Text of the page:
An insatiable rake falls for an eccentric genius. Too bad she’s his innocent bride, and he has vowed never to touch her.

Harriet “Harry” Lovelock lives a life of the mind, and she knows she can prove a theorem that has baffled male mathematicians for two centuries. But her stepmother wants her married and the swirl of the Season saps Harry’s energy and distracts her from her work. She has to put an end to the tedium of balls. Now. Full stop.

Thomas Drake, the Earl Drake, devotes himself to the pleasures of the flesh, even as he wrestles with his own demons and intractable problems. He needs to marry wealth, but could he ever be satisfied by just one woman?

Written by Naomi

While I love reading romance in all its subgenres, historical romance has a special place in my heart. It might be the fact that there were very rigid social conventions and expectations that dictated how someone’s life was going to be from the moment they were born. I love reading about how women buck against those conventions and carve out their own lives. Convergence of Desire does this very well, which is why I enjoyed this book so much. It follows all the classic beats of a romance novel, but adds some fresh elements and manages to execute a classic trope (the marriage of convenience) in a way that makes it stand out.

I read this book almost a year ago, and I still think about it frequently. That is in large part due to the writing, which was tender, clever and beautiful. This was the author’s debut novel, which makes it even more impressive. The writing is not overly descriptive and keeps the story flowing at a steady pace. I felt truly immersed in Harry and Thomas’ love story. Most importantly, and what attracted me to the story in the first place, is Harry’s neurodivergence. I’m always looking for more autistic representation in my characters and this was well done.

Harriet, who goes by Harry, is a mathematical genius. She has devoted her life to mathematics and needs more time to spend on a theorem that has stumped mathematicians for centuries. She is trapped by her gender, which does not allow her to go to university or even publicly pursue mathematics. Thomas, the Earl Drake, is in need of funds to restore his impoverished estate. A marriage of convenience gives them both exactly what they need. Their marriage is quite unconventional, even for romance standards. Harry has no interest in anything but math (literally), and they establish from the outset that Thomas is free to entertain mistresses. This consensual non-monogamy suits their needs perfectly.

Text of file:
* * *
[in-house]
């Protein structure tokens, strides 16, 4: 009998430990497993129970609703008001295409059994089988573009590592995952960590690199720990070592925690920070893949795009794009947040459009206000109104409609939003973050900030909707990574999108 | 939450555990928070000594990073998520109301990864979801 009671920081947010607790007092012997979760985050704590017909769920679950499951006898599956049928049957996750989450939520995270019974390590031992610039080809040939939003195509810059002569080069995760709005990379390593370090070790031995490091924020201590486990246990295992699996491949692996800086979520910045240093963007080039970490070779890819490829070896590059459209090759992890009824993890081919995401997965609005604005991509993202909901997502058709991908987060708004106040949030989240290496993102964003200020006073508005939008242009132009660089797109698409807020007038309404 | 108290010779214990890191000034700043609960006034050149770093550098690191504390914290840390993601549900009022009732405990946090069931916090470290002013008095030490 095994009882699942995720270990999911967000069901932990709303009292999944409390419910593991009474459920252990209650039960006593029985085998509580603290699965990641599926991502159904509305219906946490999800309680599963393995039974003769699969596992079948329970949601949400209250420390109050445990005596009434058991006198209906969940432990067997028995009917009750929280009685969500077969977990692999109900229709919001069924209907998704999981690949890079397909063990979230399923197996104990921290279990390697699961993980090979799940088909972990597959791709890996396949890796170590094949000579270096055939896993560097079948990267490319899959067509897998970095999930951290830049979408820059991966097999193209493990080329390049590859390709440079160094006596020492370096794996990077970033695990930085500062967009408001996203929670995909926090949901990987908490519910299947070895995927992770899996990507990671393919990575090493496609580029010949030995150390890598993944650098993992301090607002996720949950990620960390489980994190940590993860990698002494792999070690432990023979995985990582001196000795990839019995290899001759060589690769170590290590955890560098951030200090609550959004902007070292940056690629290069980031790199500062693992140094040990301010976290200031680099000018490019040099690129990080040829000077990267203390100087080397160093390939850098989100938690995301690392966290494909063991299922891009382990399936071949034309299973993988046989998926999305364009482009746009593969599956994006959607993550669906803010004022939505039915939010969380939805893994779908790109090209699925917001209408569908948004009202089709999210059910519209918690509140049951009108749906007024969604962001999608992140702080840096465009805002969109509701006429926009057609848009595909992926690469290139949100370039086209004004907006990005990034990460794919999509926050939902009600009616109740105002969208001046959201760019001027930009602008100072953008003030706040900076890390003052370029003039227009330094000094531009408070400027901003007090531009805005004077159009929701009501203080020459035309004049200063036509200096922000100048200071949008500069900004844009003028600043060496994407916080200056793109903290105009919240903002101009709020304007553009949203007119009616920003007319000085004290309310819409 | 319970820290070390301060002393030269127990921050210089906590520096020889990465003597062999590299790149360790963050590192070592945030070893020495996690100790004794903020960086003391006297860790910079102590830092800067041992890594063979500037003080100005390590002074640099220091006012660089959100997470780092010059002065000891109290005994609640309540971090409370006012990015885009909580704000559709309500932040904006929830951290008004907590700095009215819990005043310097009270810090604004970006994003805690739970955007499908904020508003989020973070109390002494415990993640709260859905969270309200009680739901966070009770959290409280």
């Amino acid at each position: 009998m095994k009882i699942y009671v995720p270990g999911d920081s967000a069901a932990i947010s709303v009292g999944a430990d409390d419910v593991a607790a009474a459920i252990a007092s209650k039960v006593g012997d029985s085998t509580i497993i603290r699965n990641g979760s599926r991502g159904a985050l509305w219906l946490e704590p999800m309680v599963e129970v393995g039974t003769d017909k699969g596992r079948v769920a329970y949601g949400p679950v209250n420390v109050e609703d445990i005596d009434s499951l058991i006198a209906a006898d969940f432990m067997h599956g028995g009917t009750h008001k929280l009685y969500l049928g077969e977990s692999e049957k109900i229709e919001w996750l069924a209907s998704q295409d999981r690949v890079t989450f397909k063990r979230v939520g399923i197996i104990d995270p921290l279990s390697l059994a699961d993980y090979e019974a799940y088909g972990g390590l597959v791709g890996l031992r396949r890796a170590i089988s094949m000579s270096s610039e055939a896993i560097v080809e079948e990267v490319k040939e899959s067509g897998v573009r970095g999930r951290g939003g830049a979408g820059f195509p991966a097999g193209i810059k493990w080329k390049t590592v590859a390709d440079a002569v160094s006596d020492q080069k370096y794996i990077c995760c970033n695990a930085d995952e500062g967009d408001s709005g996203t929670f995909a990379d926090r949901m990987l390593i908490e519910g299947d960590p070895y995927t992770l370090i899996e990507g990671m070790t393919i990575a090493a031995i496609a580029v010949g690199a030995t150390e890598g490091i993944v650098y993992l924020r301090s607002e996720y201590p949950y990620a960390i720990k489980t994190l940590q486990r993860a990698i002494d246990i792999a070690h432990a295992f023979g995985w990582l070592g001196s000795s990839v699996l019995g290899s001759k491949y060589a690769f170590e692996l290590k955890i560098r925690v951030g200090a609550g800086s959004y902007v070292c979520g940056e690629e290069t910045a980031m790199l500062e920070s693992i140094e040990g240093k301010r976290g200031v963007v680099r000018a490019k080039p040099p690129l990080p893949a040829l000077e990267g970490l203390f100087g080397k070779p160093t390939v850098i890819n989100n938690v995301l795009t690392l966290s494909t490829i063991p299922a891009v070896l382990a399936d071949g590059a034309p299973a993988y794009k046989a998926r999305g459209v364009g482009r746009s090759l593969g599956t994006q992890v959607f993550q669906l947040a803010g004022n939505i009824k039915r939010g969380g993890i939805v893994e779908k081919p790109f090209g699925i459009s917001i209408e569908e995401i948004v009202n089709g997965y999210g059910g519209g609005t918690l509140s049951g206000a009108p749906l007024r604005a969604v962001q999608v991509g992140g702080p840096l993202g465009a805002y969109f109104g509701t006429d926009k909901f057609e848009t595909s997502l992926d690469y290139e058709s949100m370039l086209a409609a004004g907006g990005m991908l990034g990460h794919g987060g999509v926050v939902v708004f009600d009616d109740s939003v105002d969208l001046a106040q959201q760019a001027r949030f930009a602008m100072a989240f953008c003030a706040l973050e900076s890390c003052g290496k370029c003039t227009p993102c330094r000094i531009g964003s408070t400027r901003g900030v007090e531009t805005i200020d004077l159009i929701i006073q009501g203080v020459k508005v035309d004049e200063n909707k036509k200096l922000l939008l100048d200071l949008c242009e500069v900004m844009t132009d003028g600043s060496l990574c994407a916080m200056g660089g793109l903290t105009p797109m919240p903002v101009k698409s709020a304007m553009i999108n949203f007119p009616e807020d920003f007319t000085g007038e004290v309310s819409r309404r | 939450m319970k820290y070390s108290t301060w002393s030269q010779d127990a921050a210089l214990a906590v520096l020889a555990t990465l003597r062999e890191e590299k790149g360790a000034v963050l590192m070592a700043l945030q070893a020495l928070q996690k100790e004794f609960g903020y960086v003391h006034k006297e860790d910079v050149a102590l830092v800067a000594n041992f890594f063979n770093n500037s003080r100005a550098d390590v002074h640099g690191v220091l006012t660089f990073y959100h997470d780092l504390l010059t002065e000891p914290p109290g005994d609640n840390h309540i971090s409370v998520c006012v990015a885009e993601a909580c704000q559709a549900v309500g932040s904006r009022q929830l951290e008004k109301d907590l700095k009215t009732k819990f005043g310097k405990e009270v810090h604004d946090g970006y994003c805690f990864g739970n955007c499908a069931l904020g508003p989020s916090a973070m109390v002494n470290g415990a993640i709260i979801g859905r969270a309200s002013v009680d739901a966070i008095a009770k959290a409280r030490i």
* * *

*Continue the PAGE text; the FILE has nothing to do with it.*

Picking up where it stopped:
Still, that doesn’t mean they don’t respect each other, or that a friendship doesn’t develop between them. Thomas is constantly amazed by Harry’s intellect and her passion for math. He helps her slow down a bit and appreciate other aspects of life. On the other hand, Harry shows Thomas that there is more to life than gambling and that he can be more than just a (lovable) rake. During the course of their marriage they get to know one another, and their relationship slowly turns into a beautiful, supportive and accepting romantic partnership. Through all this, Harry’s personality and neurodivergent characteristics never change and it is never even implied that she should change.

While I definitely lead a very different life than the characters in Convergence of Desire, the story is very human and relatable. I recommend this book for readers who are looking for a well-written marriage of convenience story with a fresh spin put on it, and characters that you can root for, who bring out the best in each other.

To put it plainly, this is a beautiful love story.

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